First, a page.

During the 1920s and 1930s, he directed two big bands and recorded with different record companies. The first group that was formed under his name was the Versatile Sextette in the early 1920s, later renamed or renewed under the name of the Crusaders Dance Band. In 1925, it was with this band that his first ever compositions were recorded with an underground record company.
The band having success signed with the Victor label company where prior to their second music publication the band name was changed to Irving Aaronson and his Commanders. In 1926, they thus made their second album release, the first with the Victor recording company. During the period of time that they were signed under the label Victor (from 1926 to 1929), the band had success creating the well known song Let's Misbehave, in 1927, and by Irene Bordoni's side, they appeared in Cole Porter's Broadway musical Paris, in 1928.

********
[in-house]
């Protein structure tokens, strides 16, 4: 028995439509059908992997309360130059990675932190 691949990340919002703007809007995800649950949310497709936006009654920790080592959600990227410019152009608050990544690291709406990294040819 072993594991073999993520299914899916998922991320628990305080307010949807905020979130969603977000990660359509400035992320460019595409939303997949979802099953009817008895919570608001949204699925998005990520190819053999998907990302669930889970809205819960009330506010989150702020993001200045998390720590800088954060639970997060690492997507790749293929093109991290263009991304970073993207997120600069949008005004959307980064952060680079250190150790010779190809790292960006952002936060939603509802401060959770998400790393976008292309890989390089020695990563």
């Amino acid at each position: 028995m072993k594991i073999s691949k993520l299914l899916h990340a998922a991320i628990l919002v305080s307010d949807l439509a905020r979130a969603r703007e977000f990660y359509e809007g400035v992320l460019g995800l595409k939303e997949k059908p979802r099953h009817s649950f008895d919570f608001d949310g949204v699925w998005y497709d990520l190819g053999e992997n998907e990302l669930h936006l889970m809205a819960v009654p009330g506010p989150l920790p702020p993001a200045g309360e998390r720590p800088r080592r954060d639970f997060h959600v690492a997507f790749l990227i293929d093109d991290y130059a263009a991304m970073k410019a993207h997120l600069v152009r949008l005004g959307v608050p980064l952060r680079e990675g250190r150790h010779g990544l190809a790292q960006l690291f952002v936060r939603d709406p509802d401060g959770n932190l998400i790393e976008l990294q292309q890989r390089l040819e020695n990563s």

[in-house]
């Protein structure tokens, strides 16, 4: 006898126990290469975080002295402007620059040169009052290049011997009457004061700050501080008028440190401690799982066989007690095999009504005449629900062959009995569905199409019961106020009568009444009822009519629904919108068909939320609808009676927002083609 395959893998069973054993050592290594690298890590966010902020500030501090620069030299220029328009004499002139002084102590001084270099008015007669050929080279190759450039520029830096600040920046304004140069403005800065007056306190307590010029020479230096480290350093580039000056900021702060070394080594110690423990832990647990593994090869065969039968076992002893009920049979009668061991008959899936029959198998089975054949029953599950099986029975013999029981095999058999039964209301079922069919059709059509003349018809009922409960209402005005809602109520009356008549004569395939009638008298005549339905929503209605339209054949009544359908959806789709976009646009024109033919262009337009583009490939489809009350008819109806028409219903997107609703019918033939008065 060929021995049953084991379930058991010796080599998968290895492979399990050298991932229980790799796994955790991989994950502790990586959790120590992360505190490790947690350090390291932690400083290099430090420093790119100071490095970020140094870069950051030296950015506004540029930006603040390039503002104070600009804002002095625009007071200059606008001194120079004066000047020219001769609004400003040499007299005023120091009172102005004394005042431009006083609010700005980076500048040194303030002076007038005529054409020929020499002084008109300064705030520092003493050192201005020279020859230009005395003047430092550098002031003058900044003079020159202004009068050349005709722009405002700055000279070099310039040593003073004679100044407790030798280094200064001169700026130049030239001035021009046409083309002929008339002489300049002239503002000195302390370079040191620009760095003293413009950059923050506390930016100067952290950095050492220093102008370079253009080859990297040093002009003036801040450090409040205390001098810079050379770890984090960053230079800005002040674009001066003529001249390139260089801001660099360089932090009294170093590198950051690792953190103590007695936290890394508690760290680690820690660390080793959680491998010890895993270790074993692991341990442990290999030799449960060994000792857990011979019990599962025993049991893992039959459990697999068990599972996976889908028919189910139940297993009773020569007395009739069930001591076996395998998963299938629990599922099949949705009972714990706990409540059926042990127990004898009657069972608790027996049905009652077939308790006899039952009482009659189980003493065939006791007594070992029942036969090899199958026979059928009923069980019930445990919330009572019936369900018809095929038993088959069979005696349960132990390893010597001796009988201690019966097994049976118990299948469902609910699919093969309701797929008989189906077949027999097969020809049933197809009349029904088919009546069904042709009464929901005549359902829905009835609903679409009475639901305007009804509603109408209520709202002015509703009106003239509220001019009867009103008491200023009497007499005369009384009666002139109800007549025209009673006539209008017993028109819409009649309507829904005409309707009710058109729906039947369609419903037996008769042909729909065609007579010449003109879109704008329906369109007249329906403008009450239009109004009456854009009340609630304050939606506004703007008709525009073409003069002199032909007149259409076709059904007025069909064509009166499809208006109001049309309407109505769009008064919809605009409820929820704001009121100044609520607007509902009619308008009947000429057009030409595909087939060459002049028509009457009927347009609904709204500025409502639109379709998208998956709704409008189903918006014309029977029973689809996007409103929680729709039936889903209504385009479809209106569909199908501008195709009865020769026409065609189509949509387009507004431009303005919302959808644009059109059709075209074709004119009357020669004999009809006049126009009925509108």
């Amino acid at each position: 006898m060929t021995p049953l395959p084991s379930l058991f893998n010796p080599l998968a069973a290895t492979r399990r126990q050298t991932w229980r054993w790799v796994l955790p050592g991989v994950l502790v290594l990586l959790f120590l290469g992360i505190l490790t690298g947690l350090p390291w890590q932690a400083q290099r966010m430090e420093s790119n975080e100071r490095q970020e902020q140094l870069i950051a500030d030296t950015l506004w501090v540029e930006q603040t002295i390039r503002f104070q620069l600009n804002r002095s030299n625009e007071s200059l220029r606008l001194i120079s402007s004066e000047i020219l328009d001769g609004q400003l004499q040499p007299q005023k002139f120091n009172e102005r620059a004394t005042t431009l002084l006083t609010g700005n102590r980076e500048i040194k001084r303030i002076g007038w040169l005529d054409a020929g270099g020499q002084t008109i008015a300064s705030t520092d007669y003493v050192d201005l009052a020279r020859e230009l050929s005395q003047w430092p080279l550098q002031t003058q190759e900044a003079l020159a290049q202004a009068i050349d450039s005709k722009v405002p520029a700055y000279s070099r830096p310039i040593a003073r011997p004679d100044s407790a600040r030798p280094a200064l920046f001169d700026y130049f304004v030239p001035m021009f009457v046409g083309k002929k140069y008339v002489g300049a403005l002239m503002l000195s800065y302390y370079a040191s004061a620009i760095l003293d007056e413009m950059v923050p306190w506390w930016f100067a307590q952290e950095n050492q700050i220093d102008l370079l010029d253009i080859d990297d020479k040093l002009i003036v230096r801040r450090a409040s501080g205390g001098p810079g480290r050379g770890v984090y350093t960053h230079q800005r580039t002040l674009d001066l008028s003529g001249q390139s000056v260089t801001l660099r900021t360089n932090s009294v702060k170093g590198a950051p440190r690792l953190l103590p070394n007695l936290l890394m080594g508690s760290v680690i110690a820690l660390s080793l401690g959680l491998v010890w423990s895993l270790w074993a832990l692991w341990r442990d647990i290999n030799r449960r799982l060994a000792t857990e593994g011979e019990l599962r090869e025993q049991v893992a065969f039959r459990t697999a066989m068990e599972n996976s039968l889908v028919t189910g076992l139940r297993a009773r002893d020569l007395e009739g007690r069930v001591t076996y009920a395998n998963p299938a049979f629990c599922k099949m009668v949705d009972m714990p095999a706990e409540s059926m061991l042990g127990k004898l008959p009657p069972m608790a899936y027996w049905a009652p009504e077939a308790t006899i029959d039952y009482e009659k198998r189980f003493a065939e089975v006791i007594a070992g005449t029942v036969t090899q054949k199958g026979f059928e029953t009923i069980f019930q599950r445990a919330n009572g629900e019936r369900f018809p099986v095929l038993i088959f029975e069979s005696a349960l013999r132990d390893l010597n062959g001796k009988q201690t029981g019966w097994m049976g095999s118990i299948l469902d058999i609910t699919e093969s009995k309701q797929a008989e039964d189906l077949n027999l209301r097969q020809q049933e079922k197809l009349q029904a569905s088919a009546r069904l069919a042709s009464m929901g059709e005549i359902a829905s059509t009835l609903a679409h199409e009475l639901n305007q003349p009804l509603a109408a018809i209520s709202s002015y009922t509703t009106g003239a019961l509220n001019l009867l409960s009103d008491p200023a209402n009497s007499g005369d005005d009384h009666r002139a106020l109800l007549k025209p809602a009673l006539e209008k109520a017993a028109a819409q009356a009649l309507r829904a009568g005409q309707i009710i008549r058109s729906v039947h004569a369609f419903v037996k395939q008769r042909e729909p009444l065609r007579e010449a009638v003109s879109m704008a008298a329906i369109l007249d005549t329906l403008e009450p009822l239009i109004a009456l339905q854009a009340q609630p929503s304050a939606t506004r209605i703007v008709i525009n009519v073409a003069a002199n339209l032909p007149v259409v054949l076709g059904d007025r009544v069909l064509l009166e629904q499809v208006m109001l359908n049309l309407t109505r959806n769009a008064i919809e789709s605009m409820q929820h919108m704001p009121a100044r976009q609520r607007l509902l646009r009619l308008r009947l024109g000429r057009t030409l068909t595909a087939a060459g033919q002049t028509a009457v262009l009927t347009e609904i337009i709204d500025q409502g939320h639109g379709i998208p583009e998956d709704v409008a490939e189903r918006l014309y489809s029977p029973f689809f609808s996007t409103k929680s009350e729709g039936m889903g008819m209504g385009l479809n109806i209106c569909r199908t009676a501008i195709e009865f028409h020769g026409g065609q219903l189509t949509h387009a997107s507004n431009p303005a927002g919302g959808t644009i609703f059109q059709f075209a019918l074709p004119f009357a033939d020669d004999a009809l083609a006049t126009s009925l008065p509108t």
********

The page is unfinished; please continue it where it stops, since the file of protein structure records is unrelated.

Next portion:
Through the years, the band saw a number of good musicians such as Phil Saxe, Joe Gillespie and later to be known as band leaders were Artie Shaw, Gene Krupa and Tony Pastor.
In 1935, he was the lead performer in the radio program Irving Aaronson Orchestra on NBC.
At 45, the MGM studios hired him as a musical supervisor, after his musician career. Less notable appearance on television include his voicing of Mr. Nobody in the MGM's animation named Betty Boop for President.
Some sources say he retired at 65, other have him working till his death. He died of a heart attack in 1963, at 68 years of age. He was buried at Hillside Memorial Park Cemetery.
- Sies, Luther F. Encyclopedia of American Radio, 1920-1960. Jefferson, NC: McFarland, 2000.
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